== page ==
Case Study: The Cricket/Muve Solution – How the music offering of a prepaid wireless service provides a blueprint to successfully reach the Latin consumer
Skander Goucha, SVP Digital, UMLE
Jeffrey Toig, SVP, Muve Music
Trendy music streaming services like Spotify, Rhapsody, and Rdio get frequent press, but they only serve a small segment of the music-loving public -- according to the founder of one upstart digital streaming service. Jeffrey Toig, the SVP of Muve, spoke yesterday at the Billboard Latin Music Conference alongside Skander Goucha, SVP Digital for UMLE.
The surprising discovery for many in the audience: By a show of hands, only a few had even heard of Muve, yet it is the largest on-demand music service in the United States, said Toig, with some 1.5 million paid subscribers.
The secret, Toig explained, is that while other streaming services target high-end users who live highly computer-centric lives, Muve targets a dramatically more populist audience. "We take a different angle," he said. "We target mass-market consumers, not just high-end ones, through mobile carriers as the distribution channel."
Muve, in fact, is offered only through mobile devices and, so far, only through the carrier Cricket in the U.S. Cricket's customers largely focus on low-cost, pre-paid plans that can be purchased without credit cards. According to Toig, nearly 60 percent of Cricket's market is Hispanic or African-American, with 80 percent of those tallying a household income of $50,000 a year or less. "Music is up there with family and friends as among the most important thing in their lives," Toig said. "The challenge is, their life isn't built around the computer, and they're usually not using a credit card as their main form of payment."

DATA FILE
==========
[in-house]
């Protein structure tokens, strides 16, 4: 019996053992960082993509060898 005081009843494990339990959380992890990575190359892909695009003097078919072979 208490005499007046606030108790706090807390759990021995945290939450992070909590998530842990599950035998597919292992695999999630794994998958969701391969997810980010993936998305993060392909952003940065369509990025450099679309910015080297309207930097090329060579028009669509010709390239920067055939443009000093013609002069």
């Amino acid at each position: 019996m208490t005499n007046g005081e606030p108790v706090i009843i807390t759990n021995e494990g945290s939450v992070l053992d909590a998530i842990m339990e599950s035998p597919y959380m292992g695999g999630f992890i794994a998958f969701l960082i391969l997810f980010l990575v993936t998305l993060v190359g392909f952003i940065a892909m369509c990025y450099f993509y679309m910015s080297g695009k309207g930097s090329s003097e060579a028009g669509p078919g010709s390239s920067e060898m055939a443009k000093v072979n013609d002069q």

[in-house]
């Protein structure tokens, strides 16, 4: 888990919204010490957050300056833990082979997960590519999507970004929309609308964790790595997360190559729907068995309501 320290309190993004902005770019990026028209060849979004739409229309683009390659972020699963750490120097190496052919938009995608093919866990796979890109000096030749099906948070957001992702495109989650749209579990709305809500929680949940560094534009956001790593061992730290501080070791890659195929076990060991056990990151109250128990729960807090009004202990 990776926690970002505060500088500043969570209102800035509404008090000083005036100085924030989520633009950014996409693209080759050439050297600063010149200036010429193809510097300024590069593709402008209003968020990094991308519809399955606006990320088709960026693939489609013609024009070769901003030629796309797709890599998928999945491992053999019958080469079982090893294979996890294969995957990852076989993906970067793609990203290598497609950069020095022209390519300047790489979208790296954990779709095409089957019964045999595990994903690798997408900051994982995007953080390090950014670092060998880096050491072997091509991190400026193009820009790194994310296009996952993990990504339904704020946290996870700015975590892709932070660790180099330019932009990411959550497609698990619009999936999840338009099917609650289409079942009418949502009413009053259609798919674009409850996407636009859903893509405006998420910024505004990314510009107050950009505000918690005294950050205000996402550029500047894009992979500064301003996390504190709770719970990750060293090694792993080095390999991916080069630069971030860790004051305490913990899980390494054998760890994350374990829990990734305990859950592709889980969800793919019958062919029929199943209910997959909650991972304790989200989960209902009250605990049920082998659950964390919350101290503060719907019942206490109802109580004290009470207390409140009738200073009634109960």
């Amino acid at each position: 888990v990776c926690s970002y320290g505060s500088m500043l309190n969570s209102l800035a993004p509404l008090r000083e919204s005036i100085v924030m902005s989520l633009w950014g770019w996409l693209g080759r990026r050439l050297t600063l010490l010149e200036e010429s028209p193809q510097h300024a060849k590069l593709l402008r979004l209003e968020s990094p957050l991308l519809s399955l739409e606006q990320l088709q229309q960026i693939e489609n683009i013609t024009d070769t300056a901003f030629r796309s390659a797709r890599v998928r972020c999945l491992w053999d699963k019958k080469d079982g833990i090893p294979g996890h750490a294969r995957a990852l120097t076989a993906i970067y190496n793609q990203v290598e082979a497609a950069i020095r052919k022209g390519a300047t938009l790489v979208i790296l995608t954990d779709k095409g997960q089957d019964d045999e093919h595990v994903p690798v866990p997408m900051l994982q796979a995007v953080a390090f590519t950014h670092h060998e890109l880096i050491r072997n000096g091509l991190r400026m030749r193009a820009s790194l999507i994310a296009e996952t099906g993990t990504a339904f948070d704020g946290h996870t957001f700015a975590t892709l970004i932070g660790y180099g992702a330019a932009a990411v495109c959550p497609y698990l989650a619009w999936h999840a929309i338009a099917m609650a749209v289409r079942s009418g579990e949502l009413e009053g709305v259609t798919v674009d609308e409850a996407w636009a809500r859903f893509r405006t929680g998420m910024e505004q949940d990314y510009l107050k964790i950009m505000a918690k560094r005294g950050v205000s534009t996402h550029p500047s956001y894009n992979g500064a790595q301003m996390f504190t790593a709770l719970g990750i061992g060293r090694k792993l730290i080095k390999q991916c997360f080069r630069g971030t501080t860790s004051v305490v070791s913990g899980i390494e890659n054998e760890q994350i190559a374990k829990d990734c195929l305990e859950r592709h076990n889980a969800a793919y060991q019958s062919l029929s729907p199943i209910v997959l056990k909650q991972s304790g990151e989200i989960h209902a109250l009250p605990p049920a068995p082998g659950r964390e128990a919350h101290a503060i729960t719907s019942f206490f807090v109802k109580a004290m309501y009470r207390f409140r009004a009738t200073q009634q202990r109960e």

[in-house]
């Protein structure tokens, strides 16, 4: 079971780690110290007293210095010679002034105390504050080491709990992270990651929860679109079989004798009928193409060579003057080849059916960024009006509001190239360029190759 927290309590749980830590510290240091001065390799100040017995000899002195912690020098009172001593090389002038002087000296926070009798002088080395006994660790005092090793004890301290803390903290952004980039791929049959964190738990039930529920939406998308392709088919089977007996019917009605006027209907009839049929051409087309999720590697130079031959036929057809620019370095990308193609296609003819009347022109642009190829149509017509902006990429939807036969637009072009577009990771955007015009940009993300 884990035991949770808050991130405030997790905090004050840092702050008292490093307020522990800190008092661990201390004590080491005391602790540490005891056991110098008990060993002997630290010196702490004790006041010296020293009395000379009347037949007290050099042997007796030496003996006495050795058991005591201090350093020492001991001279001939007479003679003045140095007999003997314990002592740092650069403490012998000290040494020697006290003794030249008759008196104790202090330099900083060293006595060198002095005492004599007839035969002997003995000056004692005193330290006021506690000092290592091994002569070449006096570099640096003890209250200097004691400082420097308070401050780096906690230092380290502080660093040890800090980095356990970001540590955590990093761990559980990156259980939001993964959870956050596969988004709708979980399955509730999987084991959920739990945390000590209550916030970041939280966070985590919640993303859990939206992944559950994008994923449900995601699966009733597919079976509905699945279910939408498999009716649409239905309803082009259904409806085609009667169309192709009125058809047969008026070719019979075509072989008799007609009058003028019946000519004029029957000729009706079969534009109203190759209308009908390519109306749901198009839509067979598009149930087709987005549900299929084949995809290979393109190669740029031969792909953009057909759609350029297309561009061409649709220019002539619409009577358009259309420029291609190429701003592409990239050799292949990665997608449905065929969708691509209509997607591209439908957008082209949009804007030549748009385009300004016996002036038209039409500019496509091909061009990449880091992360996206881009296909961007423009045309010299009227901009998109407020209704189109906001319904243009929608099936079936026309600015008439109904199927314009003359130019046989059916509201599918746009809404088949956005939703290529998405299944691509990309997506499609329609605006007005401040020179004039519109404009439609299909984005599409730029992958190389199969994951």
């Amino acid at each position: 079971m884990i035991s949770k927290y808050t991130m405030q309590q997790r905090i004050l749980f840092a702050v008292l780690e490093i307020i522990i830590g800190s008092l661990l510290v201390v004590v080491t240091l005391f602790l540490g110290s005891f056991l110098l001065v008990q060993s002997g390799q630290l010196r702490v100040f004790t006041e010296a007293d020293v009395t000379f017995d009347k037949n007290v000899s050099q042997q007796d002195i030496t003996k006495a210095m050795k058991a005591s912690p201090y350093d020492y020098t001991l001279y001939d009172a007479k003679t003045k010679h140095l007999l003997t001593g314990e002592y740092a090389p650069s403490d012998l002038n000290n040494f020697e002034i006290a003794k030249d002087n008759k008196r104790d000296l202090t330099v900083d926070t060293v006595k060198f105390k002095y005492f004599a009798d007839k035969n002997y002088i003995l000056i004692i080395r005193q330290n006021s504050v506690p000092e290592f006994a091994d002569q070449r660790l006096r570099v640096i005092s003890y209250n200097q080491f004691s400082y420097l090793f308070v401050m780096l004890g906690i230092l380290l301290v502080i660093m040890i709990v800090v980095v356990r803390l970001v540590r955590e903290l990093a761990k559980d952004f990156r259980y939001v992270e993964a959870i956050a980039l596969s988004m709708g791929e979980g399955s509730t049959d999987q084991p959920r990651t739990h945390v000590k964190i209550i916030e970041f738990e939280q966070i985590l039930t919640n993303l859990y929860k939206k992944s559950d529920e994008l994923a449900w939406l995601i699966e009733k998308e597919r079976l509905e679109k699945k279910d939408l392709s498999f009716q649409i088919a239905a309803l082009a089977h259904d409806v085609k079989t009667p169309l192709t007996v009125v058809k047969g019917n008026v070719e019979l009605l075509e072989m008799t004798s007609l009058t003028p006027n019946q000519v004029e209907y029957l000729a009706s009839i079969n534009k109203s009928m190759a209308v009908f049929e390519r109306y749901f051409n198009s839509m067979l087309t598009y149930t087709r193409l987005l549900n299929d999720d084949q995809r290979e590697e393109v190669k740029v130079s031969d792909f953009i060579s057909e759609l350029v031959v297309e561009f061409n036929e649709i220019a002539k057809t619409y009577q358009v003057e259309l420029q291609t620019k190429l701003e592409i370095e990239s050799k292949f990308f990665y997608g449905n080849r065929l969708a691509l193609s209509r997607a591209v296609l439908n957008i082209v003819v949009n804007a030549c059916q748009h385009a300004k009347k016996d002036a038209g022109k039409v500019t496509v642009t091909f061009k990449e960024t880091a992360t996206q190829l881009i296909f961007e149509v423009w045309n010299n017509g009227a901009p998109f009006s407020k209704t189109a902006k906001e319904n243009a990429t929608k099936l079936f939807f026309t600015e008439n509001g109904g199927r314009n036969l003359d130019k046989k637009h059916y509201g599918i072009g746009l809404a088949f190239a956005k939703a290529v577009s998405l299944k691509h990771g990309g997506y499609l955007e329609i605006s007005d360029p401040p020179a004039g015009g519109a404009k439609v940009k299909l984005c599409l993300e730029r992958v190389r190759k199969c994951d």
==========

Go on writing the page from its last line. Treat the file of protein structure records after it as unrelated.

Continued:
For its new business model, Muve offers its service as part of an unlimited usage bundle with Cricket. Customers pay a flat monthly fee for unlimited nationwide talk, text, web, and unlimited music through the built-in Muve platform. That platform includes streaming, single-song downloads, ringtones, and ringback tones. "We know they pay for wireless, but a lot of people struggle to pay for music," Toig said. "So the question was, how do we get them to get a great experience and feel the music part is free?"
So far, the new model seems to be working, especially in the Latin music segment, which makes up 17 percent of total music streamed on Muve. (Following behind are hip-hop, at 30 percent, and pop, at 22 percent.) In fact, Goucha said Muve is now the number-two digital partner for Universal's various labels. Soon, Muve will expand into Brazil through the carrier TIMBrazil, offering even smaller fractional music streaming options, like one day of service for the equivalent of around $0.25.
"We are trying to bring a large segment of the market into a legal music distribution relationship," said Toig. "Our belief is that there's an enormous untapped market we can reach with fresh, new thinking, innovative models, and new approaches."